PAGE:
The packaging of Ron Zacapa Centenario has changed a few times since its introduction in 1976. Lorena explains that only the outside has changed, not the inside. The process they use now is the same they used before. Though it is a process with a lot of hand labour and it is always possible that (slowly) some minor changes appear, but people have to understand that this is not a mathematical process but a very personal one.
Some people say they have noticed a change in the flavour, but there is nothing changed in the process in the past 15 years that might explain that. Perhaps it is perception or something psychological. Many people think that since Zacapa is with Diageo the quality has to be different.
At Zacapa they say this is not true. The bottle changed in 2004 and Zacapa wasn’t with Diageo at that moment. The bottle is now transparent instead of the old dark. Perhaps sunlight has its influence on the rum on a molecular level.
Recently Lorena had a tasting in London with old and new bottles of their rums. She could not find any differences. The outside of the bottles has had a big metamorphose in 2004, especially the looks. The bottle used to be entirely wrapped in royal palm leaf which was hand woven by the women of the Chorti community in Jocotan.
Now there is only a palm leaf band around the waist of the bottle and the label is decorated with illustrations of the flower:
The use of the dried palm leaves (known as petate is a reference to the pre-classical Mayan era in 1400 B.C.
This petate was first made as floor-mats for Mayan kings, who were the only ones entitled to use it. It was believed that sitting on a petate changes your whole view of the world and forces you to look at life with humility and to see things for what they are.
Until 2003 there were only a few artisans who produced about 2000 bands per month. In that year (2003) a productive chain was created that allowed Jocotan to sell its artisan products.
Now 350 artisans work here and produce 20.000 petate bands each month. This economic growth has raised the strength of women in the local community. The sustainability of this project is supported by the producers of Zacapa and has allowed these woman artisans to improve their quality of life. Other industries have followed suit and employed these workers to create other types of creations from petate.
Finally, the bottling is done in the city of Mixco and so is the distribution. By doing all sort of processes in different cities, Zacapa Rum is integrated with the communities throughout the country. This is one of the reasons why there is a Petate around the bottle. It also symbolizes the unity of everything.
Since Zacapa is so closely connected to the land and culture it is appropriate that the woven band is placed on the bottles.
Alas it is not known how many bottles Zacapa produces now per month or year. All they say, is they are a small company who won’t be growing suddenly just because they work with Diageo.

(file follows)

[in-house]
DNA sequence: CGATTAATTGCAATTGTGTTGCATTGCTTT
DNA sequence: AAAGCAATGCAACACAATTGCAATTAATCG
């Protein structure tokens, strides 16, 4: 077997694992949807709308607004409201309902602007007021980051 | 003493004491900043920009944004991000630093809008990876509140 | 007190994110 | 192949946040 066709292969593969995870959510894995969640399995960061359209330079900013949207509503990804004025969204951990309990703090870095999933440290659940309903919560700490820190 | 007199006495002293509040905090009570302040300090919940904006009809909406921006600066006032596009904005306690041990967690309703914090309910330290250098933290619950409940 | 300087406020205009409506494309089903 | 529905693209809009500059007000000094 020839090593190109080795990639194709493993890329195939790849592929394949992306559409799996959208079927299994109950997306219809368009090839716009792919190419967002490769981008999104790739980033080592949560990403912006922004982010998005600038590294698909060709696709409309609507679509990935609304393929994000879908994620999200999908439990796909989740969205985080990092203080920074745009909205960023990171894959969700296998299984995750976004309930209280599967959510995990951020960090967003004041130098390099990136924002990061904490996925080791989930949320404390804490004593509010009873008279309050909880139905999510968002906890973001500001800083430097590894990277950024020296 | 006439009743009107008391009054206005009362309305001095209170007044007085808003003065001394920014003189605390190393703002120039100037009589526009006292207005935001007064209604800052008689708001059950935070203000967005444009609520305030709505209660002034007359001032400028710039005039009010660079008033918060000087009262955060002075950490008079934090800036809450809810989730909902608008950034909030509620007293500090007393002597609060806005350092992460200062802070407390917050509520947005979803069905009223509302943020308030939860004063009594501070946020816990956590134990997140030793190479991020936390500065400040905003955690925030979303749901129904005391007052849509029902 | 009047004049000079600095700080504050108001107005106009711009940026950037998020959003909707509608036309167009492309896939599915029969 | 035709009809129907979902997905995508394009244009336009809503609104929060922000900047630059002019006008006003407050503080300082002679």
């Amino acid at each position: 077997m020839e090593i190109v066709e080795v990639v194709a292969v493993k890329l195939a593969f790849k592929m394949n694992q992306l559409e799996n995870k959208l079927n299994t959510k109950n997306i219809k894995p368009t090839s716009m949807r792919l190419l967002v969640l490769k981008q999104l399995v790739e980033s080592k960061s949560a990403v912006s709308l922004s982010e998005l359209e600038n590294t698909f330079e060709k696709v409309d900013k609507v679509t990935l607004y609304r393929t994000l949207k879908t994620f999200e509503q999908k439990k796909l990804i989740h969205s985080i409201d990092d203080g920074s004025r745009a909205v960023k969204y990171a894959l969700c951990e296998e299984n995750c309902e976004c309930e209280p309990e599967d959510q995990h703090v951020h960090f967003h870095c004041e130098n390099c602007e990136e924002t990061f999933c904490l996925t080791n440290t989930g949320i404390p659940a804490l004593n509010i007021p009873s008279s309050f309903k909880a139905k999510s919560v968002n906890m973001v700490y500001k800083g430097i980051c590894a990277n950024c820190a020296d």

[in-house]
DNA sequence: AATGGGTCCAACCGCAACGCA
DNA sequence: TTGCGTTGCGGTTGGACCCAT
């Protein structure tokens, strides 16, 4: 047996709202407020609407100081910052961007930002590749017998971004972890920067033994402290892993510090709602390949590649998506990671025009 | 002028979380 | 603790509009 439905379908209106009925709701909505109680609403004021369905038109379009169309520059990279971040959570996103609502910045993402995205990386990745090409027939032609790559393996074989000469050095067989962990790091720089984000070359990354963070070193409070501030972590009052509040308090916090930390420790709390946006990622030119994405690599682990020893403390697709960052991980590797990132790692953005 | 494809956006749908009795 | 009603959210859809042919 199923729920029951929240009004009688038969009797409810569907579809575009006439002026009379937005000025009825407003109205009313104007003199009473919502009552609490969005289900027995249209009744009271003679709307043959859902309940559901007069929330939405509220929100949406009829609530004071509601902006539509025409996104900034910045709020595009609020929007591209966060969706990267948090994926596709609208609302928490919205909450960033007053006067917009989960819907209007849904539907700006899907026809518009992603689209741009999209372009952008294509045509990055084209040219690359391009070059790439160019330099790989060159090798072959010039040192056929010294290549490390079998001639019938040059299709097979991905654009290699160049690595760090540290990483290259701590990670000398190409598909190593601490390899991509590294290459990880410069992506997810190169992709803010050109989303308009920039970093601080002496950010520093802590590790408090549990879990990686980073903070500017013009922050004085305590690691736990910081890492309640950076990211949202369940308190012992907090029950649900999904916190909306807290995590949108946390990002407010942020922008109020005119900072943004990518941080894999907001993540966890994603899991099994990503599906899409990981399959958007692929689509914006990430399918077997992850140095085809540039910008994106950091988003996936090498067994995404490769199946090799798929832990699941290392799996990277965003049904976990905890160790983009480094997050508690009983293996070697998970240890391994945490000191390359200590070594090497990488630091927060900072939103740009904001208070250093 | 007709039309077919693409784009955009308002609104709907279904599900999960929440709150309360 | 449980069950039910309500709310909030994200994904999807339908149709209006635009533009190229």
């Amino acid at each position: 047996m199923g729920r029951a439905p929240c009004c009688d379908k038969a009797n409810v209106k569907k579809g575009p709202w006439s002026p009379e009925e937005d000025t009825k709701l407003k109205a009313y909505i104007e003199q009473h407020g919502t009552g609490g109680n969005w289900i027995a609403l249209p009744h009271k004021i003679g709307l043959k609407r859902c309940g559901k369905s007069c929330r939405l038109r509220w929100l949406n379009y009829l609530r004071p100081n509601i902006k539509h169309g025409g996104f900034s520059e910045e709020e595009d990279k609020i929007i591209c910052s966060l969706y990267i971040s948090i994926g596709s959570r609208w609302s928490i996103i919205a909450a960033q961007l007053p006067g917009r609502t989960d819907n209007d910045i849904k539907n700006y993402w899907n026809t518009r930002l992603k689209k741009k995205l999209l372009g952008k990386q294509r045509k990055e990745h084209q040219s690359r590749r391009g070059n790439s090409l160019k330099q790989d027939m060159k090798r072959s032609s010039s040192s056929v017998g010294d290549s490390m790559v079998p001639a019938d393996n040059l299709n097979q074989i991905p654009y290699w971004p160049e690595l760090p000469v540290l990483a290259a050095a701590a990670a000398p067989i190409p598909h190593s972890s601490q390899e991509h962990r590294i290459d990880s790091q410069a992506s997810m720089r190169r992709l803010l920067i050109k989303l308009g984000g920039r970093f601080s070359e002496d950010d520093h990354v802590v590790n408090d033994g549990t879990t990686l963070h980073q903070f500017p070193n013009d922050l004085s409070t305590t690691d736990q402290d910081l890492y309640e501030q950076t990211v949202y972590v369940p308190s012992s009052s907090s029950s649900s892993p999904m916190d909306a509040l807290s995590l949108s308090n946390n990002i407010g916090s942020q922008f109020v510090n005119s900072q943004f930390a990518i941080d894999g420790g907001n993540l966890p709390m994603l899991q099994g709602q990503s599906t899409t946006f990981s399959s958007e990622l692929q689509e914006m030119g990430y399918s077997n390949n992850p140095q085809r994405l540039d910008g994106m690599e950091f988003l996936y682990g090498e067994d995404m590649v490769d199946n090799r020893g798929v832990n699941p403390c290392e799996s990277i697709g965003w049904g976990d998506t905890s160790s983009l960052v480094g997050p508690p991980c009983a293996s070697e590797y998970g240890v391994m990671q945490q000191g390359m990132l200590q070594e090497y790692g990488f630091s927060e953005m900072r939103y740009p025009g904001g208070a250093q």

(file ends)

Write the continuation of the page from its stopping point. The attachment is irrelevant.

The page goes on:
Lorena and Whisky
The history about how Lorena got to work at Zacapa starts as a love story. Born in Nicaragua she moved to Guatemala because she got married to a Guatemalan man.
Later she got divorced which meant she needed to work for a living. Since she had a degree as Chemist she started to work for the distillery.
There they found out that Lorena’s sense of smell is very good;
One employee walked to Lorena with a woman behind him. Lorena said immediately:
"That’s your partner?”
The man was astonished. How could she know? She explained that the woman had the same smell as he has around him every now and then.
Lorena finds satisfaction in her job, because she really loves to blend complex flavours. She could do this job in a whisky distillery. She knows and likes the flavours of whisky, but those in rums are completely different. The complexity in your mouth and nose is a different experience and there is a challenge in finding them.
The raw basic ingredient is totally different thus is the end result. For Lorena, whisky was never something good; when she went to Scotland she wanted to explore everything on that subject.
Now she can enjoy Whisky (Cragganmore is her favourite), but rum is still her number one. When she drinks whisky she is mostly a bit relaxed, but when she drinks rum her whole mind and soul are working.
Rum and Whisky lovers have the same goal: to taste something sophisticated and unique. Both can be found in each drink. Many Malt Whisky drinkers also smoke cigars as do many rum drinkers.
In the future there might be a release of Ron Zacapa Single Cask type rum on the market, similar to the many Single Cask types in the Whisky industry. To get this done, Lorena needs to keep some barrels with Rums from one year aside. However, it might be a while before we see a Single Cask Zacapa on the market.
Finally Lorena signed a bottle for me with gold. Thank you Lorena.
With Zacapa entering the Diageo portfolio, immediately there was a question about whether the supply can match the potentially greatly increased demand without changing the fundamentals of production.
Since this product is not substantially reproducible (like Bacardi or Captain Morgan) they have to take care of their stock and the replenishing of it. Diageo has stated that if they meet their goals in this three year deal, they intend to (and/or would be entitled to) buy a large portion of the brand. This is standard procedure for Diageo as far as my sources can tell.
René van Hoven (Rumpages.com)
Refined Vices Rum Reviews:
Ron Zacapa Centenario 23